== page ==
Sunday, March 6, 2016

Review: New York State of Mind

Live from the Frigid Festival, it’s Rotten Apple! With New York inspired sketch comedy, Rotten Apple brings a basket full of juicy fruits mixed with a couple with some worms crawling out. Written and directed by Amanda Nicastro and Matthew K. Sears, Rotten Apple is a sketch tribute to the city that never sleeps.
Thematically, it’s greatly appreciated that there was a common theme that played fully from start to finish. There is so much comedic depth for a series of New York City skits that it was a smart choice for Nicastro and Sears to keep a common thread. But with so much potential material and opportunities to pull from, missed opportunities were abundant. No matter what, Rotten Apple offered some laugh out loud moments. Between a pigeon lady looking for love and the bros of 2 Bros Pizza, Rotten Apple brought out some iconic NYC staples. Other sketches were a bit broader, commenting on themes including New York housing. The evening also offered a recurring sketch that magically appeared three times. This was a comical spin on the hit HGTV home renovation and hunting combo show “Love It Or List It”. For those fans of the show, it was a smart parody. That is until Amanda Nicastro opened her mouth as Hilary Farr. Parodies need to replicate and mock the source material and there is nothing more iconic to designer Hilary than her accent. The fact that Nicastro missed this opportunity, instead performing sans accent, may have ruined the entire bit. For the “Love It Or List It” fans at least. To emulate sketch hits like “Saturday Night Live”, Rotten Apple brought in help from a musical act in the form of Martha Cipolla. Cipolla offered two New York inspired songs, the first being a jaw dropper. Her songs didn’t necessarily gain laughter for comedy but rather from pure feeling of discomfort.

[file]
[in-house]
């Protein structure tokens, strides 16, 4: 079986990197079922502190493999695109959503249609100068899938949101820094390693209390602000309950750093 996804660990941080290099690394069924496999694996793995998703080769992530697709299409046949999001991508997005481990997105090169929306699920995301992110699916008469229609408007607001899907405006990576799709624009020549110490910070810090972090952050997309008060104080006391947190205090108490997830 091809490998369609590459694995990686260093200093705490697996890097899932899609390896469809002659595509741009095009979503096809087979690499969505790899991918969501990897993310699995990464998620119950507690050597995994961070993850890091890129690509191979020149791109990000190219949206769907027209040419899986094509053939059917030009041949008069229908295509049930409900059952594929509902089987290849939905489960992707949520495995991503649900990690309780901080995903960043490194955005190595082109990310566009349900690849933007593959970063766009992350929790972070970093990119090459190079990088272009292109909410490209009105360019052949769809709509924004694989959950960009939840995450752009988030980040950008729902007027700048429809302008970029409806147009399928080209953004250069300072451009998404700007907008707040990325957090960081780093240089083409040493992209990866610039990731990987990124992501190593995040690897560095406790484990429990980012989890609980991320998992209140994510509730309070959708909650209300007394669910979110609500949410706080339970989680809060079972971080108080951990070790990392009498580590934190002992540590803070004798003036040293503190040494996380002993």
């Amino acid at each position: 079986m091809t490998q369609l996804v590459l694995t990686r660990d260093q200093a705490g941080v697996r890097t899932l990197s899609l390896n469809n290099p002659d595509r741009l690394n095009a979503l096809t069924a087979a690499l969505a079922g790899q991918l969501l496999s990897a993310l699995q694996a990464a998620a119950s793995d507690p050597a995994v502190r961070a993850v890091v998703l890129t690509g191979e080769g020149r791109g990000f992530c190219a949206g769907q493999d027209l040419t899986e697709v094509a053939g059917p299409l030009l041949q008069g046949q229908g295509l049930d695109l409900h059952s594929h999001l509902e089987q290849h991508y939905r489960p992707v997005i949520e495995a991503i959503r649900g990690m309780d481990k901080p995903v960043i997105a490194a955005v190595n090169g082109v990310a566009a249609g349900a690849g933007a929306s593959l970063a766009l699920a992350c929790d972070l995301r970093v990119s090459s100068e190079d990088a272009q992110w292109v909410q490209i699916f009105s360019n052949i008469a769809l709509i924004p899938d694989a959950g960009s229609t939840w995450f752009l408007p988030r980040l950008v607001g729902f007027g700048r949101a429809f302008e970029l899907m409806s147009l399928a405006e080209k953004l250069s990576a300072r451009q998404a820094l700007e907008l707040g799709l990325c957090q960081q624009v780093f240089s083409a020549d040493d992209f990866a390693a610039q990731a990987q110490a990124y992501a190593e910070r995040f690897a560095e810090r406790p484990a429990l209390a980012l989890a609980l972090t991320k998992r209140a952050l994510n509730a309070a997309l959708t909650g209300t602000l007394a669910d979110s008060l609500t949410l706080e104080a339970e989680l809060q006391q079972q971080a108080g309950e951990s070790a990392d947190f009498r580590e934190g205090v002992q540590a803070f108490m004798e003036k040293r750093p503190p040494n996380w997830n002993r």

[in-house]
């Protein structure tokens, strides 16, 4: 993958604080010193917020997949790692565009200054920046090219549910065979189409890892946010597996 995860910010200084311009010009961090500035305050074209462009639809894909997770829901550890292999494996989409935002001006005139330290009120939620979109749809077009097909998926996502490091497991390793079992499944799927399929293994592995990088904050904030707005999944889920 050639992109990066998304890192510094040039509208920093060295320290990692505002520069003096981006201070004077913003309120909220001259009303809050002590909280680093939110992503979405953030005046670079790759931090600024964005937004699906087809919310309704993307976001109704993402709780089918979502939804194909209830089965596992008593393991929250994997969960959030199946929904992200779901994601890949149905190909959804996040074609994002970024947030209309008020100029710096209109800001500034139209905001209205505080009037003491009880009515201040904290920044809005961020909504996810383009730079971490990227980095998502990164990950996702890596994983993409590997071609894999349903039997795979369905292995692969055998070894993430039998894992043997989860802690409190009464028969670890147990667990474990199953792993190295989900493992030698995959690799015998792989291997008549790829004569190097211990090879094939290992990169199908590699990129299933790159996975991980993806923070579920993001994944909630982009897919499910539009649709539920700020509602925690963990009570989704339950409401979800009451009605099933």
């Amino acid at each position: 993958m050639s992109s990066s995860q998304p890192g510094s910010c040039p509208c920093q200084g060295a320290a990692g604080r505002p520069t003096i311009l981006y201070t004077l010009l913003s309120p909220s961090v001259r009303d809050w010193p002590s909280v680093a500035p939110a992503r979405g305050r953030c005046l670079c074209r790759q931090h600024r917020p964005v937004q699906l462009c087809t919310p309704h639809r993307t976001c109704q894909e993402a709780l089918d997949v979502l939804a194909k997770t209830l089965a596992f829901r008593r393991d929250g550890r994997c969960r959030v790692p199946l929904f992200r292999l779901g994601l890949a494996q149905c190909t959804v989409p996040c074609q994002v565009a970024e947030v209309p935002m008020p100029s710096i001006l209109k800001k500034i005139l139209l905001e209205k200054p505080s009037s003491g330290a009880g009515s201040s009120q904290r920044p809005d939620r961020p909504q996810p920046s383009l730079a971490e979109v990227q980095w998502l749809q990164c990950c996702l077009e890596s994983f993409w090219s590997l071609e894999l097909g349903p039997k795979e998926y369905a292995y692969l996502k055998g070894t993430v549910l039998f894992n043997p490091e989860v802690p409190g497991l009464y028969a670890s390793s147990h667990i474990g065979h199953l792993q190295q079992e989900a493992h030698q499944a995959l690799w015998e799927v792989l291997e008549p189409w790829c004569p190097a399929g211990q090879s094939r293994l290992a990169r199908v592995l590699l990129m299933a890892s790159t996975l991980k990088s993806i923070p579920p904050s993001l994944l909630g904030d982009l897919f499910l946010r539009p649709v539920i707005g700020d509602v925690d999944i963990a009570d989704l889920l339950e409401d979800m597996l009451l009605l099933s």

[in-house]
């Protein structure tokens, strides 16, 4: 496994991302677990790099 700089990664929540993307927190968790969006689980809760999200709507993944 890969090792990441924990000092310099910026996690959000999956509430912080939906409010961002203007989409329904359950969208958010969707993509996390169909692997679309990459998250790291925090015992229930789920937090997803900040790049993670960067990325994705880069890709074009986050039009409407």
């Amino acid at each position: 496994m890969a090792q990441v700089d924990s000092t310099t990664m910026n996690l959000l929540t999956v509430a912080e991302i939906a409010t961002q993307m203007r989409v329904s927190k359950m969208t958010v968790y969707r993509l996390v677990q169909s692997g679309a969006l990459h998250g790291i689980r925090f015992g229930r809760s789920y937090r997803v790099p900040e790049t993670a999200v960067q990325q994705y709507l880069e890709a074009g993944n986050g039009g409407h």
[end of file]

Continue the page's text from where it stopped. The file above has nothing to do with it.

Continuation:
In addition to Sears and Nicastro, Rotten Apple featured the comedy stylings of Monique Moses and Adrian Sexton. Moses was the star the night. Moses easily transformed into her various characters offering an array of energy and enthusiasm. Her strongest character was her cable company phone operator. She elevated what could have been a weak sketch to something notable. Sexton happened to flourish in the same sketch playing the Devil. Their chemistry is insurmountable. While the pigeon lady sketch ended up being sad, the character Nicastro crafted had potential to be a recurring character. There was much promise in this character. For Sears, being the sole male presence forced him into the straight man role. That being said, when he was solo as Nathaniel Peppercorn, a new side of Sears was showcased. And it was great.
Rotten Apple earns great respect for their thematically fluid evening of comedy. But some of the material needed some more workshopping before putting it in front of an audience.